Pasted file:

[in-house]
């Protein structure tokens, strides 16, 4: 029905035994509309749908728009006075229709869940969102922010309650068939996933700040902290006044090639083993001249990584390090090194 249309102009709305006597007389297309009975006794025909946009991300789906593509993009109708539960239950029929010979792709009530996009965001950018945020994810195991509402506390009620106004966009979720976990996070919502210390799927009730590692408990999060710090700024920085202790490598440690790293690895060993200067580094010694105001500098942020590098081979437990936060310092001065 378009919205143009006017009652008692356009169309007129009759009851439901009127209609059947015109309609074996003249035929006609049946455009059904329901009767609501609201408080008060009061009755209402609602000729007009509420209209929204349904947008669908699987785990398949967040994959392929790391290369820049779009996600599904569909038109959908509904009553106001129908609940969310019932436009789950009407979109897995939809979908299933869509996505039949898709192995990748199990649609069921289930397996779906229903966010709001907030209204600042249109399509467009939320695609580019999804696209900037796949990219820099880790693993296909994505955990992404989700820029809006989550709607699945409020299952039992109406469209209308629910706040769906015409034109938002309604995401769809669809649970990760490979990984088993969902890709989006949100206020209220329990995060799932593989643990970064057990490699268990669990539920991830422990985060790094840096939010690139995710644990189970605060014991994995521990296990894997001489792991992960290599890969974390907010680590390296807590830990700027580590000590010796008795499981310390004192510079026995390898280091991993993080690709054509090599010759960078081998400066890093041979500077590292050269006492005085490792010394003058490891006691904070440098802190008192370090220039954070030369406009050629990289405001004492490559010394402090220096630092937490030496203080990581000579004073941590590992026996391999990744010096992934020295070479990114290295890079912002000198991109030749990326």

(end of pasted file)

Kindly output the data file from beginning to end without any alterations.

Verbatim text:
[in-house]
């Protein structure tokens, strides 16, 4: 029905035994509309749908728009006075229709869940969102922010309650068939996933700040902290006044090639083993001249990584390090090194 249309102009709305006597007389297309009975006794025909946009991300789906593509993009109708539960239950029929010979792709009530996009965001950018945020994810195991509402506390009620106004966009979720976990996070919502210390799927009730590692408990999060710090700024920085202790490598440690790293690895060993200067580094010694105001500098942020590098081979437990936060310092001065 378009919205143009006017009652008692356009169309007129009759009851439901009127209609059947015109309609074996003249035929006609049946455009059904329901009767609501609201408080008060009061009755209402609602000729007009509420209209929204349904947008669908699987785990398949967040994959392929790391290369820049779009996600599904569909038109959908509904009553106001129908609940969310019932436009789950009407979109897995939809979908299933869509996505039949898709192995990748199990649609069921289930397996779906229903966010709001907030209204600042249109399509467009939320695609580019999804696209900037796949990219820099880790693993296909994505955990992404989700820029809006989550709607699945409020299952039992109406469209209308629910706040769906015409034109938002309604995401769809669809649970990760490979990984088993969902890709989006949100206020209220329990995060799932593989643990970064057990490699268990669990539920991830422990985060790094840096939010690139995710644990189970605060014991994995521990296990894997001489792991992960290599890969974390907010680590390296807590830990700027580590000590010796008795499981310390004192510079026995390898280091991993993080690709054509090599010759960078081998400066890093041979500077590292050269006492005085490792010394003058490891006691904070440098802190008192370090220039954070030369406009050629990289405001004492490559010394402090220096630092937490030496203080990581000579004073941590590992026996391999990744010096992934020295070479990114290295890079912002000198991109030749990326």